According to Ipsos, Liz Truss may soon cease to harbour such warm feelings toward Reform UK’s leader Nigel Farage, given the knife-edge forecast in her Norfolk South West constituency. The poll places Liz Truss on 31 per cent, compared to 30 per cent for Reform UK. Yet according to YouGov, it is Labour that poses the greatest threat to the former prime minister, with Liz Truss on 33 per cent, Labour on 29 per cent, and Reform UK on 25 per cent.

5) The SNP advancing on the Scottish Borders?

According to Ipsos, the SNP is doing well across the three large constituencies that sit immediately to the north of the English border. The pollster predicts the party will gain Dumfries and Galloway from the Conservatives; in Berwickshire, Roxborough and Selkirk, meanwhile, Ipsos has the SNP polling 33 per cent — just below the 35 per cent of the Conservatives.

But again, the picture between the two MRP polls is markedly different. YouGov has the Conservatives well ahead by 42 per cent to the SNP’s 31 per cent in the Berwickshire seat.

6)  Labour winning the Battle?

According to YouGov, one of Labour’s most remarkable gains could come on the south coast, East Sussex retirement spot of Bexhill and Battle — long one of the Conservatives’ safest seats, and a constituency with one of the lowest proportions of younger voters anywhere in the UK. Yet where YouGov projects a Labour victory by a margin of 3 points, Ipsos reckons the Conservative hegemony will be sustained — with the party winning out by a more comfortable 7 per cent.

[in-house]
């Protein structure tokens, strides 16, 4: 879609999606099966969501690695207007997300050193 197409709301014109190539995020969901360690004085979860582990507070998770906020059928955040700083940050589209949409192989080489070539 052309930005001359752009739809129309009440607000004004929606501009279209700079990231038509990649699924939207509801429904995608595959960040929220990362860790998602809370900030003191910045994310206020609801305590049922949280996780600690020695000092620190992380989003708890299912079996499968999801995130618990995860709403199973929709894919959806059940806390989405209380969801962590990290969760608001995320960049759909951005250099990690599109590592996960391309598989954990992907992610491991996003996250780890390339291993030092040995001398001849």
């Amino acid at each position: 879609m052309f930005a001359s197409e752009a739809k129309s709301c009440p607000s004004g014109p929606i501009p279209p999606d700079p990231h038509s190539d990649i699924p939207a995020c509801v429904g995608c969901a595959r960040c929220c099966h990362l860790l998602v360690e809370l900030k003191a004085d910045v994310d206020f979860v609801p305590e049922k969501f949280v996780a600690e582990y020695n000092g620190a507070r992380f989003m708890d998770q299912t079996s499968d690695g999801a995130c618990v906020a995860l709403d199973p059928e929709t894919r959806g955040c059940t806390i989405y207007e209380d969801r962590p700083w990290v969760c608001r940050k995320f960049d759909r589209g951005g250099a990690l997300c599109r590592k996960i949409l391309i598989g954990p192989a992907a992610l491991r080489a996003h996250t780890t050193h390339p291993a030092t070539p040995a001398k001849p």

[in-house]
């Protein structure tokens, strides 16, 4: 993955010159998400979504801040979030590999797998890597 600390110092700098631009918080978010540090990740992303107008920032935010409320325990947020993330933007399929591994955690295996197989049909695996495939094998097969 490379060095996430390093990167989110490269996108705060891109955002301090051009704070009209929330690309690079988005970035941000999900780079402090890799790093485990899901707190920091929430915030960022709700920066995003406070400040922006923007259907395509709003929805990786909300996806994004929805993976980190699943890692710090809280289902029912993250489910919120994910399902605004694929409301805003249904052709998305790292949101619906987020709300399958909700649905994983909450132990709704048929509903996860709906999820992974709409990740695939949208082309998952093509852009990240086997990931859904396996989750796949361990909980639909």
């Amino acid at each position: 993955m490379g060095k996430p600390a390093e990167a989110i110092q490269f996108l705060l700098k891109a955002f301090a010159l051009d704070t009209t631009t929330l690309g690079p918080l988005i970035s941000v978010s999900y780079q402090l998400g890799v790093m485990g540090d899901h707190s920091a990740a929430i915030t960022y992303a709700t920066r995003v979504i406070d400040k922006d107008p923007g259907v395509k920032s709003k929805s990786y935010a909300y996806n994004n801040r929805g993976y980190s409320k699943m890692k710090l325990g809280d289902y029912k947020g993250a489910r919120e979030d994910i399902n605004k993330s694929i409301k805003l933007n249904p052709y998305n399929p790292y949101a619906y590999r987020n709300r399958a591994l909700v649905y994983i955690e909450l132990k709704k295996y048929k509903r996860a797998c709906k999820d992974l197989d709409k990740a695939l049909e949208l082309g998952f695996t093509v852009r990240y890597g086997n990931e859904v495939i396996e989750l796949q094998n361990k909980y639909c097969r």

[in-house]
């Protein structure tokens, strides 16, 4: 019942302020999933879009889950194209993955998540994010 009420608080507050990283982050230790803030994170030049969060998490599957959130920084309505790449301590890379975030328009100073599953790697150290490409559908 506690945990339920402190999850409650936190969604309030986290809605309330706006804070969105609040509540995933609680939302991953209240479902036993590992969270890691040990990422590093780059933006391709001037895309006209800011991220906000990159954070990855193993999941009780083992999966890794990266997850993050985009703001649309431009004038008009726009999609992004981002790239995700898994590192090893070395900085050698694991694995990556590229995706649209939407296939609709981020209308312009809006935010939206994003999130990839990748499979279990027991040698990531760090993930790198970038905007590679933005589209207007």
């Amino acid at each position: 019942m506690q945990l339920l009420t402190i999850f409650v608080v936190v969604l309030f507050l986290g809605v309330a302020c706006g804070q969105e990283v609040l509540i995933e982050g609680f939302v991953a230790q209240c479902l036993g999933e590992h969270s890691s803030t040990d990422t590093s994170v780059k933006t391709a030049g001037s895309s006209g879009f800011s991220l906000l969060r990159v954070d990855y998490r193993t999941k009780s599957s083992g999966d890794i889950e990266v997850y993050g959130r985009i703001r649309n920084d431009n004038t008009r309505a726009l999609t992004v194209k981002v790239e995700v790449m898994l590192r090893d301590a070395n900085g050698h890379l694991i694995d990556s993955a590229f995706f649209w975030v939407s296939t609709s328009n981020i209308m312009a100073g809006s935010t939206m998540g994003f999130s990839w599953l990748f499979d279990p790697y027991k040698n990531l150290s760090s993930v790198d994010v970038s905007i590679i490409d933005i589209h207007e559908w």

7)  And total confusion in Newton Abbot…

One of the widest differences between this week’s two MRP polls is in the Devon Conservative seat of Newton Abbot. According to Ipsos, the Conservatives sit on 36 per cent, seeing off Labour on 29 per cent and with Reform UK in fourth place on 12 per cent.  

But according to YouGov, far from mounting a challenge, Labour actually comes fourth on 16 per cent of the vote. In Newton Abbot, YouGov has the Conservatives on 31 per cent, narrowly seeing off the Liberal Democrats on 25 per cent and Reform UK on 23 per cent.

Can we trust MRP polling?

Over the years, the public has had reason to be sceptical of national opinion polls, the same ones that predicted a Labour victory in 1992, and a Conservative outright majority in 2017.

In this election, the national result appears in little doubt, with all polls projecting a solid Labour landslide as the party polls double that of the Conservatives.

Yet exactly where Labour gains those seats, and in particular how many seats are won by the Liberal Democrats and Reform UK, would appear far less certain.

As the tale of the above two MRP polls shows, drawing on an average of just 35 interviews per seat, constituency-by-constituency polling is throwing up wildly different expectations.

These would appear to go far beyond a basic margin of error.

As such, the findings of an MRP poll may be useful for political parties to display on bar charts in campaign literature — but from the very different findings in the above analysis, you can’t help wonder if these sorts of polls are worth the statistical paper they are written on.